Soon the inclines weren’t ending though. There were no more breaks of level ground to catch our breath, and we had already finished our first of two water bottles. Rationing our sips of water for only when we really needed them, we continued on. The steady incline turned into giant, nature-made stone steps that required the highest of knee lifts to reach. It was at this point that the thoughts started to pour into my head:

“Thank goodness we picked such a cloudy, cool day to do this!” as I wiped sweat from my brow.

“I’m sure we’re at least halfway there…” We had only completed the first 1/5 of the trail at that point.

And my personal favorite, “Who the hell decides to climb Mount Everest?! Those people are crazy and not my friends!”

I’m going to stop ranting about it now, because if any of you go to check out the trail and its reviews, you’ll see nothing but remarks on how easy it is, “even for four-year-olds!” Moral of the story is: There’s nothing like a hike up a mountain to tell you how out of shape you are.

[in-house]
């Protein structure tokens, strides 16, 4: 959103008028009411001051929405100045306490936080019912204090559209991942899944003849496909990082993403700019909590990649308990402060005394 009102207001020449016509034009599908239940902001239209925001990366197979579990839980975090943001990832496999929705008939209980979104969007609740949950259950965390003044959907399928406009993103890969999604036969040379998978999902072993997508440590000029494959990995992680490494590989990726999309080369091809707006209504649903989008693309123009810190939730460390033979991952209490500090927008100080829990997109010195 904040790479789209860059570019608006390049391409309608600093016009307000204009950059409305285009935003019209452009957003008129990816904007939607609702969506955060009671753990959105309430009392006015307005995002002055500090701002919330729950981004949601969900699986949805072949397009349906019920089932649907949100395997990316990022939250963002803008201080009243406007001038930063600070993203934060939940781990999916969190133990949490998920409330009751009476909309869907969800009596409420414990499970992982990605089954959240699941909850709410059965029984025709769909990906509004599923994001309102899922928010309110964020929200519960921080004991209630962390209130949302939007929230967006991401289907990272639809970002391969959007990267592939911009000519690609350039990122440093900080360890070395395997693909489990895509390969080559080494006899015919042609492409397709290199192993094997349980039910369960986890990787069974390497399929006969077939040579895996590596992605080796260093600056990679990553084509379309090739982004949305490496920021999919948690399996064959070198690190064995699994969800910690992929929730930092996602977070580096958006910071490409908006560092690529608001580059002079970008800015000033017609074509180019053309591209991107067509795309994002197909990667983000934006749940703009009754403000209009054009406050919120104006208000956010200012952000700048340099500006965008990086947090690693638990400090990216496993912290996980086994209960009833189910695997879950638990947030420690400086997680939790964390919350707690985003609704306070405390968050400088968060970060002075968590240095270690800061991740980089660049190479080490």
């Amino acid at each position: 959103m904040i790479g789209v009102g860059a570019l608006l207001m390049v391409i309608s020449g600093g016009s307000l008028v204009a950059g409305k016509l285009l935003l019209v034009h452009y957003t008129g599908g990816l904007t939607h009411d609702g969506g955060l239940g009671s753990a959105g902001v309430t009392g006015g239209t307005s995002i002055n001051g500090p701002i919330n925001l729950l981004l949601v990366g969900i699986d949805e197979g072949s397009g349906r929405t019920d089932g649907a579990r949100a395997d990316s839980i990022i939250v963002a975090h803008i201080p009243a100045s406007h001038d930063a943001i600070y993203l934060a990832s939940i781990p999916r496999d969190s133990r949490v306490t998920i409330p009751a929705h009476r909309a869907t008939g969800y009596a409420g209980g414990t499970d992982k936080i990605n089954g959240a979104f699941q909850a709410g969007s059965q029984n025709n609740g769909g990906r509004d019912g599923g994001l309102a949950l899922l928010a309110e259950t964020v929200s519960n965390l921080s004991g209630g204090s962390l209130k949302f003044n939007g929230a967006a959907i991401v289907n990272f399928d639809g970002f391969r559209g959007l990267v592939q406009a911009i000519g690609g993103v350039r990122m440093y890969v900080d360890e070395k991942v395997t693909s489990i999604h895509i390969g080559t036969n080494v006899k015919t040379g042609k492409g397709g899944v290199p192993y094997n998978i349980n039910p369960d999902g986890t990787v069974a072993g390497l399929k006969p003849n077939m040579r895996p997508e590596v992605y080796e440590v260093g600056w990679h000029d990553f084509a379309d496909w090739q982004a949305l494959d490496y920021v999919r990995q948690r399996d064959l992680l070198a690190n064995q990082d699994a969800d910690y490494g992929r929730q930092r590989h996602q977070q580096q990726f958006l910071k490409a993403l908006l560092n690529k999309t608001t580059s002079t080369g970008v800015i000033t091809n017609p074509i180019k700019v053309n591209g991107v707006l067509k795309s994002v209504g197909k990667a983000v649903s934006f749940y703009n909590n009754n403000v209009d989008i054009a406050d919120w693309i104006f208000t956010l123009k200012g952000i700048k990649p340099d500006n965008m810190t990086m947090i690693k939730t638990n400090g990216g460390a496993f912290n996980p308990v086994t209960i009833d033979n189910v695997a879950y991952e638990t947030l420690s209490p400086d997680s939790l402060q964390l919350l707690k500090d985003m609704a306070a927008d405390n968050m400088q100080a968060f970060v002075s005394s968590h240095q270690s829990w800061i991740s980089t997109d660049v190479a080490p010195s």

Here are some photos of our hike (you’ll notice that all of the difficult incline parts are absent, because we were too busy hiking our asses off to take photos):

Stowe Pinnacle Trail, Stowe, Vermont, hiking, mountain hiking, mountains, The Adirondack Mountains, Adirondack, New York, Green Mountain State, outdoors, summer activities, summer hikes, Lake Champlain

Stowe Pinnacle Trail, Stowe, Vermont, hiking, mountain hiking, mountains, The Adirondack Mountains, Adirondack, New York, Green Mountain State, outdoors, summer activities, summer hikes, Lake Champlain

Stowe Pinnacle Trail, Stowe, Vermont, hiking, mountain hiking, mountains, The Adirondack Mountains, Adirondack, New York, Green Mountain State, outdoors, summer activities, summer hikes, Lake Champlain

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Stowe Pinnacle Trail, Stowe, Vermont, hiking, mountain hiking, mountains, The Adirondack Mountains, Adirondack, New York, Green Mountain State, outdoors, summer activities, summer hikes, Lake Champlain

Stowe Pinnacle Trail, Stowe, Vermont, hiking, mountain hiking, mountains, The Adirondack Mountains, Adirondack, New York, Green Mountain State, outdoors, summer activities, summer hikes, Lake Champlain